Air temperature (T 1 ) has to be measured close to the block, the thermometer or sensor can be positioned directly on the bag. Desirably, the thermometer should have measuring sensitivity of 0.1 degrees.

    Center block temperature (T 3 ) should be measured with a thermometer or sensor with a long probe (not less than 12 cm).

    After measuring the temperature it is necessary to solve the following problem:

    1. Find the direct average (CA) of temperatures T 1 and T 3 :

    CA = (T 1 + T 3 ) / 2

    1. Compare this number with T 2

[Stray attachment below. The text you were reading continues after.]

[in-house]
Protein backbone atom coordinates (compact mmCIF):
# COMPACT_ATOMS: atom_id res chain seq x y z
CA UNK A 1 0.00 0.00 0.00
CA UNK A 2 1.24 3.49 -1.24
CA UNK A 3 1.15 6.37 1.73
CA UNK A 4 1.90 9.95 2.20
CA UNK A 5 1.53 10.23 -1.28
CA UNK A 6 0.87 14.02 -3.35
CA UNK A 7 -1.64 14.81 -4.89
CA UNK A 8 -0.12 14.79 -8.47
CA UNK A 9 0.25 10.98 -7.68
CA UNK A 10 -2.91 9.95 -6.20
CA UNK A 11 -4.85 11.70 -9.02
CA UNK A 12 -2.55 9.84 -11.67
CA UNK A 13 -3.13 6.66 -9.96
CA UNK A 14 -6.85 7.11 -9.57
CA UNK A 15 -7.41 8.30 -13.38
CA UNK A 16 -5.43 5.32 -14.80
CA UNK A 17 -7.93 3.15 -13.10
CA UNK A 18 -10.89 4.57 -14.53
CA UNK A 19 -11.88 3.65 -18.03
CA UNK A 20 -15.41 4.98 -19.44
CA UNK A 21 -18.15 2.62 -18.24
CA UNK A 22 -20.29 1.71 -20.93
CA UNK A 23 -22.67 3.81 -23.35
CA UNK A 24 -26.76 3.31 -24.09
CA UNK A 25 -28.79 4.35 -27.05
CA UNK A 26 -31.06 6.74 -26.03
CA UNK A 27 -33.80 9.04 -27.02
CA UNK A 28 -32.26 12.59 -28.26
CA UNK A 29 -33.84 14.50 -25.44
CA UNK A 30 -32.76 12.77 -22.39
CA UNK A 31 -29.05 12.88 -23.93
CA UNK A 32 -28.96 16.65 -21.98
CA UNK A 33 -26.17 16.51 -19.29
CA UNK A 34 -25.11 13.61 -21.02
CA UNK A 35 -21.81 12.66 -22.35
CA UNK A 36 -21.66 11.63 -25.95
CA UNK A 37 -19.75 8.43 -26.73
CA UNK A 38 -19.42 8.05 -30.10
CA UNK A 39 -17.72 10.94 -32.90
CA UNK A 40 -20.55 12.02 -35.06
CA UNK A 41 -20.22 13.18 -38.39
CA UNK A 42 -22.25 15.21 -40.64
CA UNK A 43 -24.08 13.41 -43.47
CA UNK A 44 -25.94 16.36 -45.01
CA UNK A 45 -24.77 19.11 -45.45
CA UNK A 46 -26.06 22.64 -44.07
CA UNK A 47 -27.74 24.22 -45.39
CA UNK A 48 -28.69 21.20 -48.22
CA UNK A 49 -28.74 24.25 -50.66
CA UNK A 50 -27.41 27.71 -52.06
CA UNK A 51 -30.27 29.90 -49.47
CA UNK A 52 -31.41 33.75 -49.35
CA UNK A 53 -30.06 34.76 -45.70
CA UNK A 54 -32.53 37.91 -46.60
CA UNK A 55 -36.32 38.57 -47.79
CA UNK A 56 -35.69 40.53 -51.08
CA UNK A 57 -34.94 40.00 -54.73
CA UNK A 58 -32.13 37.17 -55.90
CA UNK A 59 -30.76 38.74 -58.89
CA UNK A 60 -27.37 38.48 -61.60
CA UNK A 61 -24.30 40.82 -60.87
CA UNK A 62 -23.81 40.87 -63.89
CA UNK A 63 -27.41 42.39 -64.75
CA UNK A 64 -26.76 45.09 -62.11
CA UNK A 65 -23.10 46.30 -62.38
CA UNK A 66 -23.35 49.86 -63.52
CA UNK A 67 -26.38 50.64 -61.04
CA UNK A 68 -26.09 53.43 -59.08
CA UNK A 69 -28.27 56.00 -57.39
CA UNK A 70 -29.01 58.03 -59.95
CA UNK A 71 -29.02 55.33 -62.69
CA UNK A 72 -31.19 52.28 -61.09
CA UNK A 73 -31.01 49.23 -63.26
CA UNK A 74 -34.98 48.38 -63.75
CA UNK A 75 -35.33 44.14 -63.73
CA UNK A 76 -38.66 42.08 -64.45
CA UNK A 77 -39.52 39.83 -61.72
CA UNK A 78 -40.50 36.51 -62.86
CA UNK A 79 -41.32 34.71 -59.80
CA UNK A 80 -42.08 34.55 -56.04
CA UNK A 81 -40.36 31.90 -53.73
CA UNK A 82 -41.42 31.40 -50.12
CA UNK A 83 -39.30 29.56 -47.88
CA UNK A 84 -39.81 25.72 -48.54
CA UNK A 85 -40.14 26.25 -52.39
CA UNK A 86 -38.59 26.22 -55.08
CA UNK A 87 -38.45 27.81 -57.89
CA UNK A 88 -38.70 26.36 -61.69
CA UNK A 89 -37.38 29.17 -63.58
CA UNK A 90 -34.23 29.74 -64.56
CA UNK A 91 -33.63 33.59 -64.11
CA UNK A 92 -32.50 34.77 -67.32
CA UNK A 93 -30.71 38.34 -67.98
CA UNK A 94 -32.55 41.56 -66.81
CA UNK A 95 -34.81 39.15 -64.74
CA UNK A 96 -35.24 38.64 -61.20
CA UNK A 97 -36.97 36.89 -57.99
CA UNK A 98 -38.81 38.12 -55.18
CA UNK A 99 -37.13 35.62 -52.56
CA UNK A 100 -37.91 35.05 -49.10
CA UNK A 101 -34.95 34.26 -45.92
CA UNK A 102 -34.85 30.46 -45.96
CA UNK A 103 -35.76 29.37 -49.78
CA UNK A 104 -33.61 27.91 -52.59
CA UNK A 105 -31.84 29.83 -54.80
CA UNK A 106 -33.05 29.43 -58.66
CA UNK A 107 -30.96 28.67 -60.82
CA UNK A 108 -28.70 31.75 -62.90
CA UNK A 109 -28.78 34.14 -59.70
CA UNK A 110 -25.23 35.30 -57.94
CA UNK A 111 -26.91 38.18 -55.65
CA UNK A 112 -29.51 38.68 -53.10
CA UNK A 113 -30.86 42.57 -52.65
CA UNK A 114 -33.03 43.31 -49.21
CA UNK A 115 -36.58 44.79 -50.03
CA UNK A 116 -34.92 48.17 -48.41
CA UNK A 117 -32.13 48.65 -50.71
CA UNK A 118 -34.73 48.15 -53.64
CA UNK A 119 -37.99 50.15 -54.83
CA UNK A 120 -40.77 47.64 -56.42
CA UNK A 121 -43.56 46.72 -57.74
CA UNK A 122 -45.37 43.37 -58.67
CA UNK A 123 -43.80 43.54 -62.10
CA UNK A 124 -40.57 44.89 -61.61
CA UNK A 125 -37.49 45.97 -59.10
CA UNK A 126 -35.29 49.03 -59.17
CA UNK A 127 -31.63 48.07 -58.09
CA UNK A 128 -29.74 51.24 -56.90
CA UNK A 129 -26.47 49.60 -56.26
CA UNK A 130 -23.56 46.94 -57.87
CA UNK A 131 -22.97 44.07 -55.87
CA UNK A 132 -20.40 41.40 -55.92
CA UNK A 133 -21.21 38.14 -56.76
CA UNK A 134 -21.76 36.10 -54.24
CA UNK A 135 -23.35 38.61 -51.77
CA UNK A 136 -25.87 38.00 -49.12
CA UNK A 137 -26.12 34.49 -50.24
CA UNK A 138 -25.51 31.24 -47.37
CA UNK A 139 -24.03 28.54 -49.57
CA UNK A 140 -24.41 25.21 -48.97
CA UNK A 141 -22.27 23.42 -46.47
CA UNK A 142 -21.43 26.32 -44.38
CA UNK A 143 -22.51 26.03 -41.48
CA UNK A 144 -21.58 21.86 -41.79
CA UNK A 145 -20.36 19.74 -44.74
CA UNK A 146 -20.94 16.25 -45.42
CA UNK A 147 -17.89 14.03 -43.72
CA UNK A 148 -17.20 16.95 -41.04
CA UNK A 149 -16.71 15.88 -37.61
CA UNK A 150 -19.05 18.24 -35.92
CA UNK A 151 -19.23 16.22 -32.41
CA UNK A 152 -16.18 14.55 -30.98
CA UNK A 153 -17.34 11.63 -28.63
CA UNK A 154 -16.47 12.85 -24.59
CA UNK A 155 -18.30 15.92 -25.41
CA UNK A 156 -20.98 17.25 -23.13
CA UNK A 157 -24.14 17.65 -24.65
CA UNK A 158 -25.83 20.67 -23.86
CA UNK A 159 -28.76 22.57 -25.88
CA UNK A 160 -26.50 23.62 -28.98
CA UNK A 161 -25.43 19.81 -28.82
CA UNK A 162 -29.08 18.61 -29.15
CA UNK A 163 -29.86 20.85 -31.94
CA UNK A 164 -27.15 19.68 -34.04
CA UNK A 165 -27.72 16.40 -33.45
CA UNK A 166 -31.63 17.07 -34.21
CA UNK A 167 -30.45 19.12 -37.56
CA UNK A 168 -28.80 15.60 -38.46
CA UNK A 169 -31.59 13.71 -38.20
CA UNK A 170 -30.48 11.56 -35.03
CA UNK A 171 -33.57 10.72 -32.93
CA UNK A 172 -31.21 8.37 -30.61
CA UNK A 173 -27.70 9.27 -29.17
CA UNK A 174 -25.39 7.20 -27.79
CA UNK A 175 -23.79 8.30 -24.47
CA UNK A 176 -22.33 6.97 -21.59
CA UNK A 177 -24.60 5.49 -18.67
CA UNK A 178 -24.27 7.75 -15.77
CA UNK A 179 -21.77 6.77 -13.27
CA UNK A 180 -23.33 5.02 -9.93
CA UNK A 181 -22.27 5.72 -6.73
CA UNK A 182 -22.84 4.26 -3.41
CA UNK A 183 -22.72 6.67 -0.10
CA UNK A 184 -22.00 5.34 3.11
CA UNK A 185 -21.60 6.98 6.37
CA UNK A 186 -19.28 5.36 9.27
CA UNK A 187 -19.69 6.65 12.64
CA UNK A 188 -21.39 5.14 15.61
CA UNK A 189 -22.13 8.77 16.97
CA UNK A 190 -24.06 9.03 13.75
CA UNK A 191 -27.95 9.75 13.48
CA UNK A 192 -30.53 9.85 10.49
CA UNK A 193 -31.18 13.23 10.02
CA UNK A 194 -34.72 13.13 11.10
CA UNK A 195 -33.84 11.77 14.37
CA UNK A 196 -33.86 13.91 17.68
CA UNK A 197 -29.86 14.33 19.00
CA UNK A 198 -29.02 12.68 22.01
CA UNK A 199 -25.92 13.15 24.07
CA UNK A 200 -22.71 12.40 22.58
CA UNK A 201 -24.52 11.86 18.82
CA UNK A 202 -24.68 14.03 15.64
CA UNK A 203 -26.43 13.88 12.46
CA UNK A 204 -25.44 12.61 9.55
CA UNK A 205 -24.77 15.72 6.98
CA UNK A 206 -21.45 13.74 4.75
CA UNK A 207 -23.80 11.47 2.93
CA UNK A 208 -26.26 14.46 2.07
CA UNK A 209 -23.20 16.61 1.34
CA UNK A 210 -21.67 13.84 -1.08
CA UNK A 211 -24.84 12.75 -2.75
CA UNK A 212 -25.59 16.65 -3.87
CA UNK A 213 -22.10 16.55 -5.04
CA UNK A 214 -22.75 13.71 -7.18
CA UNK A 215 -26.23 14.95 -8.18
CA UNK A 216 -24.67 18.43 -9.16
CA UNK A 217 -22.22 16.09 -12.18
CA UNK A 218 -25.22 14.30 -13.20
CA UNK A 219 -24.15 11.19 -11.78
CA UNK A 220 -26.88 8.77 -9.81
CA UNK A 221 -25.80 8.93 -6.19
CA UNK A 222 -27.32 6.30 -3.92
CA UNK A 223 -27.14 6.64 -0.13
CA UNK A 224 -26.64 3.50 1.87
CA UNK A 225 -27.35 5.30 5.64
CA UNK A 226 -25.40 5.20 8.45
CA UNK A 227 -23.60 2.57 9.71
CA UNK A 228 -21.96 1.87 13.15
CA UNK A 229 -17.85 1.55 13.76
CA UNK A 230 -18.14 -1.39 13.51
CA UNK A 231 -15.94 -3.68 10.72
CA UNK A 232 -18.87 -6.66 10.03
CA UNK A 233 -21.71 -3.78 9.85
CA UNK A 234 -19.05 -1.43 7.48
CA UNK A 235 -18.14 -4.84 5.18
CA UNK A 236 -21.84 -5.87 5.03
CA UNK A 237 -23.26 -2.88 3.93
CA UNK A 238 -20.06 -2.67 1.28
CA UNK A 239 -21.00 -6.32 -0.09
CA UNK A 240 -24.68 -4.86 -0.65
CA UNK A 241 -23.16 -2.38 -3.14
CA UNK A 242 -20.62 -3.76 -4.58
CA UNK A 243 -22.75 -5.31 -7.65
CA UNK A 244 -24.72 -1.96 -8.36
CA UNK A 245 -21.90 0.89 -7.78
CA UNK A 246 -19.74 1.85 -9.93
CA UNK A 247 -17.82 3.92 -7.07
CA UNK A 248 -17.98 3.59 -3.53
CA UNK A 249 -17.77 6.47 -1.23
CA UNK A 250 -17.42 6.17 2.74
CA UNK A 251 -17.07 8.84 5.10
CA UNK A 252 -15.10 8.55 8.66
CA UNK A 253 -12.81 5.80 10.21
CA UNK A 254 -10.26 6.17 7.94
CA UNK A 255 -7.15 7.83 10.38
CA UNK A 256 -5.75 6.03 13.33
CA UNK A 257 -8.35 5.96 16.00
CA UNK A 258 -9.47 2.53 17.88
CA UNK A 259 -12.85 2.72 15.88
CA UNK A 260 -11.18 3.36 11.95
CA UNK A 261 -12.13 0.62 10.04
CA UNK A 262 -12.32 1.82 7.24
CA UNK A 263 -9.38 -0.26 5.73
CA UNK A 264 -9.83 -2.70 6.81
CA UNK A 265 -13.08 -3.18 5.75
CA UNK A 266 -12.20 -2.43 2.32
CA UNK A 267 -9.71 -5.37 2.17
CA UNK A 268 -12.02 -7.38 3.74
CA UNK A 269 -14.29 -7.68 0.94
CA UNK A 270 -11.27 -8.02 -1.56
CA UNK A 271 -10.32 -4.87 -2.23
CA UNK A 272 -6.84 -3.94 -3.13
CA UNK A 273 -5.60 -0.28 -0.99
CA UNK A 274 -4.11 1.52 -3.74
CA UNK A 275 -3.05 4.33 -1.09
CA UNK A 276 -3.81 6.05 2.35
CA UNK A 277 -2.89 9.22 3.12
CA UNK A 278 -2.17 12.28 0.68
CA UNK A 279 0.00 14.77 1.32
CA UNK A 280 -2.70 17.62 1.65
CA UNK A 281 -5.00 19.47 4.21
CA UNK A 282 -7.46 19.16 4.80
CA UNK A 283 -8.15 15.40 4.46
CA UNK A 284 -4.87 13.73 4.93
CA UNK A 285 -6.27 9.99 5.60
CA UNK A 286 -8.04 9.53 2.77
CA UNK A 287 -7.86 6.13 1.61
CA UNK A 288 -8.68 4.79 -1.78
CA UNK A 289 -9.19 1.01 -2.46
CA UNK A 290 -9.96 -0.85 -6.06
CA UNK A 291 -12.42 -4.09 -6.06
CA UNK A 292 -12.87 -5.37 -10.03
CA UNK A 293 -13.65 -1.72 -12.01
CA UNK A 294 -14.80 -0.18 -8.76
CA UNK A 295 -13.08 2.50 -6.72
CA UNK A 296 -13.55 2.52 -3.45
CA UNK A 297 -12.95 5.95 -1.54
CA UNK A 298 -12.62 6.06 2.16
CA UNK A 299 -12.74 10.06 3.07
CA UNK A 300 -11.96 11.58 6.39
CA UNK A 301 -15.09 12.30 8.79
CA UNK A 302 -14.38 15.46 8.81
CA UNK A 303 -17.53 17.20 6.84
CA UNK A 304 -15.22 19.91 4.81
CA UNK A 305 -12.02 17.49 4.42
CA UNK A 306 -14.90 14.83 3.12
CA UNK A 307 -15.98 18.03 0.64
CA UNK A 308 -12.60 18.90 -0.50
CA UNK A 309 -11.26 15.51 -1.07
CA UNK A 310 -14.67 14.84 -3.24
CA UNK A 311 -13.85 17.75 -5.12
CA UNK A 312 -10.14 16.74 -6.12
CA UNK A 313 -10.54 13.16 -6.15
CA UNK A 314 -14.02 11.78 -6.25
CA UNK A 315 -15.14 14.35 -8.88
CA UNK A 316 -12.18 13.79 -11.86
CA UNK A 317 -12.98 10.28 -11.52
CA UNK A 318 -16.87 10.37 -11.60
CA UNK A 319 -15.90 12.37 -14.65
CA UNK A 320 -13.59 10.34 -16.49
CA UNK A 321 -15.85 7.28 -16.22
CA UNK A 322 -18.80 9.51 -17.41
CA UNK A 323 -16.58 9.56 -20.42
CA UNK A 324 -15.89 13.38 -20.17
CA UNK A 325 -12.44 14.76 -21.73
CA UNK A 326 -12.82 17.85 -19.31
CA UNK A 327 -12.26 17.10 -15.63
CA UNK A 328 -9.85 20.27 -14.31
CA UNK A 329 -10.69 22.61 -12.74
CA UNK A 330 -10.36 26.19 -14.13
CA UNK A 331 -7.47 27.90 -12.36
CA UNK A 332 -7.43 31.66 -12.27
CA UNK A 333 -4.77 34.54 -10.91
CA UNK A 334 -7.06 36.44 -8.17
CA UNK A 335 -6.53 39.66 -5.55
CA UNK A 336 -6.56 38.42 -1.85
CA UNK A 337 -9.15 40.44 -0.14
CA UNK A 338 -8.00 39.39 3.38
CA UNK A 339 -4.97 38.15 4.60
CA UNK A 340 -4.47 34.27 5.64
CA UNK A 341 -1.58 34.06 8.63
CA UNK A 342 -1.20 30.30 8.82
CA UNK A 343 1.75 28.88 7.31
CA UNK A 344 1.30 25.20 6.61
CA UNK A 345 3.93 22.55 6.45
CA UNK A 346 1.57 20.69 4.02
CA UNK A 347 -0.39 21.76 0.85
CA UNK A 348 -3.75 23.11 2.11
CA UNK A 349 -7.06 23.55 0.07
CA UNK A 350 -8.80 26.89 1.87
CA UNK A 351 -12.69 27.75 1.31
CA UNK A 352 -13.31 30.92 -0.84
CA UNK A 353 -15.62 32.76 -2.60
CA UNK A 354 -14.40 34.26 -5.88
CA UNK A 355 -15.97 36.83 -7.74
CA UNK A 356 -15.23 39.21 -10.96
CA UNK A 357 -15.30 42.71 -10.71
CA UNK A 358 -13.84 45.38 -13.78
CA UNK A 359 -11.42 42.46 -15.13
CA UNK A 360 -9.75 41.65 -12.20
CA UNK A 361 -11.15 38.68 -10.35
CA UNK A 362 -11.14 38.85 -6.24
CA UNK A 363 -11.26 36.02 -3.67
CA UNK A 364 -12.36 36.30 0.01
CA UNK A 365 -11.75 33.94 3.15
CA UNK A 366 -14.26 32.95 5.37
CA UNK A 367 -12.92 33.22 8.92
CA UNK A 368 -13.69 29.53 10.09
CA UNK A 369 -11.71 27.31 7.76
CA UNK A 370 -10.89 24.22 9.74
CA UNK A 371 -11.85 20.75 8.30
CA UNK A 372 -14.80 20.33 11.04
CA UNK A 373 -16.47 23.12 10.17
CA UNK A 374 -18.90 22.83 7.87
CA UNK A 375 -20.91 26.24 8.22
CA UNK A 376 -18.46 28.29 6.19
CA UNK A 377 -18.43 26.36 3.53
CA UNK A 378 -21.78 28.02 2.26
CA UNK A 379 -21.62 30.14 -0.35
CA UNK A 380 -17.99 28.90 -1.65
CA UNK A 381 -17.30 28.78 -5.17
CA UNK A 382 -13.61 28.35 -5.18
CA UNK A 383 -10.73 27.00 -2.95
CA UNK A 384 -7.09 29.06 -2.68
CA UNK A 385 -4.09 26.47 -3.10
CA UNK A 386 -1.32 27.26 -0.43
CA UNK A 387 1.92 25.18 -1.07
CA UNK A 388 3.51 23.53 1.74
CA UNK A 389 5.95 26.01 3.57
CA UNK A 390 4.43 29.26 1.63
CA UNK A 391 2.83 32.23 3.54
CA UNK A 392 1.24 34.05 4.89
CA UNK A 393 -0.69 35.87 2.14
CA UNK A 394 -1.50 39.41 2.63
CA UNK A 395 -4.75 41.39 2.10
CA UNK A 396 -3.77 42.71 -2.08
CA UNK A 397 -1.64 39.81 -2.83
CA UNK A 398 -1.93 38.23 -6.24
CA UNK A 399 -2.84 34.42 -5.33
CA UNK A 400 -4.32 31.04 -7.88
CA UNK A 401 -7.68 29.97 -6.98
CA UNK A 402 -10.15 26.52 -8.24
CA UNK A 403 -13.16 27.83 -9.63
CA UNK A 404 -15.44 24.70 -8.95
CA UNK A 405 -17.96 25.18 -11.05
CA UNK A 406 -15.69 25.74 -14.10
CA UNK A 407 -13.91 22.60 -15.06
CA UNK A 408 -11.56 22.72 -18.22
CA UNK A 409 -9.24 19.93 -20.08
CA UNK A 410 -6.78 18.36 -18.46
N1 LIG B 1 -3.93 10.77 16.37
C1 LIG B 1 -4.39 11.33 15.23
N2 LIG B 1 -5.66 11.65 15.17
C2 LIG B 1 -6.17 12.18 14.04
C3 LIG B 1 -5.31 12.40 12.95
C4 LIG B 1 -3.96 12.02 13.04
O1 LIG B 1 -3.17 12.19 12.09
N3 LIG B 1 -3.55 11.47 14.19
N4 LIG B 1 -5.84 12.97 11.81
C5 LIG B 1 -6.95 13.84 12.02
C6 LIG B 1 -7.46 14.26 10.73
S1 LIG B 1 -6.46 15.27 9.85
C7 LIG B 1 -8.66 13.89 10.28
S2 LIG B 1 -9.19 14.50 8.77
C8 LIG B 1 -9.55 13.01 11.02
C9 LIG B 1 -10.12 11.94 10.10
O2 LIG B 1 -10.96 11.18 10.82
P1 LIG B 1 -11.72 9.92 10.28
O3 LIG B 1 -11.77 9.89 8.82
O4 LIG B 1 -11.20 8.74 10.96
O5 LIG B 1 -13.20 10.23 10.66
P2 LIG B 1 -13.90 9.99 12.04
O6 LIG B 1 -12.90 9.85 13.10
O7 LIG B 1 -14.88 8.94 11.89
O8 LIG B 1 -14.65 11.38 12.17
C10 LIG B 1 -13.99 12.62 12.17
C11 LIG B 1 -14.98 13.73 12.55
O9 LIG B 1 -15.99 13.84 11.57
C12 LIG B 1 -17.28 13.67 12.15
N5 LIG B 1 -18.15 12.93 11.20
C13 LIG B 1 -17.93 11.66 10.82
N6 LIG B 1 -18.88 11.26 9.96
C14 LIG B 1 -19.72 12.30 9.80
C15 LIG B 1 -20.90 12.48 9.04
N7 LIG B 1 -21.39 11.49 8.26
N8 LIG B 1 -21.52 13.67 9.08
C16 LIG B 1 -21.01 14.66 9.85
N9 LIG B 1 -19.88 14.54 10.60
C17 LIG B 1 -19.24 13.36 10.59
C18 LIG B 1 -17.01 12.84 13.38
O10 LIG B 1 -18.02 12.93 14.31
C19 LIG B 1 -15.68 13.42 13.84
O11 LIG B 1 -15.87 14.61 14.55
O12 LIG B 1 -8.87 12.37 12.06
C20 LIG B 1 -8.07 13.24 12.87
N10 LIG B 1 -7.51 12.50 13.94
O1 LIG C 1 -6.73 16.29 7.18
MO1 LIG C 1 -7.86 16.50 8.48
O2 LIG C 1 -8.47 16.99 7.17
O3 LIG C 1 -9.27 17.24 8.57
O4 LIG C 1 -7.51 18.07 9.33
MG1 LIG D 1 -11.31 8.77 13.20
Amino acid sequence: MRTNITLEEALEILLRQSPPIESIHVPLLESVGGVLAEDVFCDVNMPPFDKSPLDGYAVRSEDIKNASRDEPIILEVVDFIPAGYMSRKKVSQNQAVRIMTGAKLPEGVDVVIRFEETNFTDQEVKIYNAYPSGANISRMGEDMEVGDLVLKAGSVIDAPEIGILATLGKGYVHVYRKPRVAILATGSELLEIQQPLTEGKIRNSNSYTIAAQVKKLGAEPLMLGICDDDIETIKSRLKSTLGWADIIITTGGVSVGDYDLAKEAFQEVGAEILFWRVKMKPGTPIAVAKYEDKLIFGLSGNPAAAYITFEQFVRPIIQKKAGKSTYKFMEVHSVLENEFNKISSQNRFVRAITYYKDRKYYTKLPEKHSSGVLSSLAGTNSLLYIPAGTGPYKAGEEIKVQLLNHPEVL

2. If the “under-the-surface” temperature T2 is above the СА indicator, then the pins will not form.


    T 1 = C 23,4

      T 2 = C 26,0

      T 3 = C 27,6

    CA = (23.4 + 27.6) / 2 = 25.5

    As seen from the Example – T 2 is greater than CA. 

     What to do in this case?

    In order to promote primordia formation, we need to lower the temperature in the incubation chamber by no more than 1.5-2 degrees every day.

    Most importantly – do not wait for primordia to form on their own. The sooner you measure all three temperatures in order to find out the reason, the sooner you will be able to bring this batch to fruiting and ensure a proper yield.

    Because if you find out on the 30th day that the reason was temperature regime – the probability to save them will be much lower, and even if you succeed, the yield will very low.

    Microclimate in the growing chamber.